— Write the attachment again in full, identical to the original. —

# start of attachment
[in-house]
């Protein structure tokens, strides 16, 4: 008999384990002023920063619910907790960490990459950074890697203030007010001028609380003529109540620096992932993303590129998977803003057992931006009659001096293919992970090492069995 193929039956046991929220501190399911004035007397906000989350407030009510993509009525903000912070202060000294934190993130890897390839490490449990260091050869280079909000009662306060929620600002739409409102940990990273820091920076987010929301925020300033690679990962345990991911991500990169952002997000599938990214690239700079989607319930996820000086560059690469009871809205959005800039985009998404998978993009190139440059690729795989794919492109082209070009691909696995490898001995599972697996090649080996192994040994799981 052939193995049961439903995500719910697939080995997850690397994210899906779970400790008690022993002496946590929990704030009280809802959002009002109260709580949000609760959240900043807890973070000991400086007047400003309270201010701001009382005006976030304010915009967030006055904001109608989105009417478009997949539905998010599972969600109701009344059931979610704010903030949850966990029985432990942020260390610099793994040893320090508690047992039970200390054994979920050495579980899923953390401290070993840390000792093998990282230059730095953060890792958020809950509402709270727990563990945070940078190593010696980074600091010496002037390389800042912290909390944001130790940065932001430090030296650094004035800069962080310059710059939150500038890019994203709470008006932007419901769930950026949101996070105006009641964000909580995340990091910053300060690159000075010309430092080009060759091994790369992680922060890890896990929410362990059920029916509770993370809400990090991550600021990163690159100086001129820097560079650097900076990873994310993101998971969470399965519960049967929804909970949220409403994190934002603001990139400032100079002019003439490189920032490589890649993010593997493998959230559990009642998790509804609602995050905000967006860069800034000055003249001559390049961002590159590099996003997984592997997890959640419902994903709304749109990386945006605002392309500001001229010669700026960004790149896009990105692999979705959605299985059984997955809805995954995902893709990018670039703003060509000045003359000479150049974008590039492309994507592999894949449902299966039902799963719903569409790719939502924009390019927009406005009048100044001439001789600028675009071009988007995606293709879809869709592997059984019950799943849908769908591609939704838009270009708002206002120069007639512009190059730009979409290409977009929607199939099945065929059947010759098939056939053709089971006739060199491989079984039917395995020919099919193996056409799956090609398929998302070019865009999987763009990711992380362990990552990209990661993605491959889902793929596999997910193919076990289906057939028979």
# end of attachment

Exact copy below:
[in-house]
């Protein structure tokens, strides 16, 4: 008999384990002023920063619910907790960490990459950074890697203030007010001028609380003529109540620096992932993303590129998977803003057992931006009659001096293919992970090492069995 193929039956046991929220501190399911004035007397906000989350407030009510993509009525903000912070202060000294934190993130890897390839490490449990260091050869280079909000009662306060929620600002739409409102940990990273820091920076987010929301925020300033690679990962345990991911991500990169952002997000599938990214690239700079989607319930996820000086560059690469009871809205959005800039985009998404998978993009190139440059690729795989794919492109082209070009691909696995490898001995599972697996090649080996192994040994799981 052939193995049961439903995500719910697939080995997850690397994210899906779970400790008690022993002496946590929990704030009280809802959002009002109260709580949000609760959240900043807890973070000991400086007047400003309270201010701001009382005006976030304010915009967030006055904001109608989105009417478009997949539905998010599972969600109701009344059931979610704010903030949850966990029985432990942020260390610099793994040893320090508690047992039970200390054994979920050495579980899923953390401290070993840390000792093998990282230059730095953060890792958020809950509402709270727990563990945070940078190593010696980074600091010496002037390389800042912290909390944001130790940065932001430090030296650094004035800069962080310059710059939150500038890019994203709470008006932007419901769930950026949101996070105006009641964000909580995340990091910053300060690159000075010309430092080009060759091994790369992680922060890890896990929410362990059920029916509770993370809400990090991550600021990163690159100086001129820097560079650097900076990873994310993101998971969470399965519960049967929804909970949220409403994190934002603001990139400032100079002019003439490189920032490589890649993010593997493998959230559990009642998790509804609602995050905000967006860069800034000055003249001559390049961002590159590099996003997984592997997890959640419902994903709304749109990386945006605002392309500001001229010669700026960004790149896009990105692999979705959605299985059984997955809805995954995902893709990018670039703003060509000045003359000479150049974008590039492309994507592999894949449902299966039902799963719903569409790719939502924009390019927009406005009048100044001439001789600028675009071009988007995606293709879809869709592997059984019950799943849908769908591609939704838009270009708002206002120069007639512009190059730009979409290409977009929607199939099945065929059947010759098939056939053709089971006739060199491989079984039917395995020919099919193996056409799956090609398929998302070019865009999987763009990711992380362990990552990209990661993605491959889902793929596999997910193919076990289906057939028979």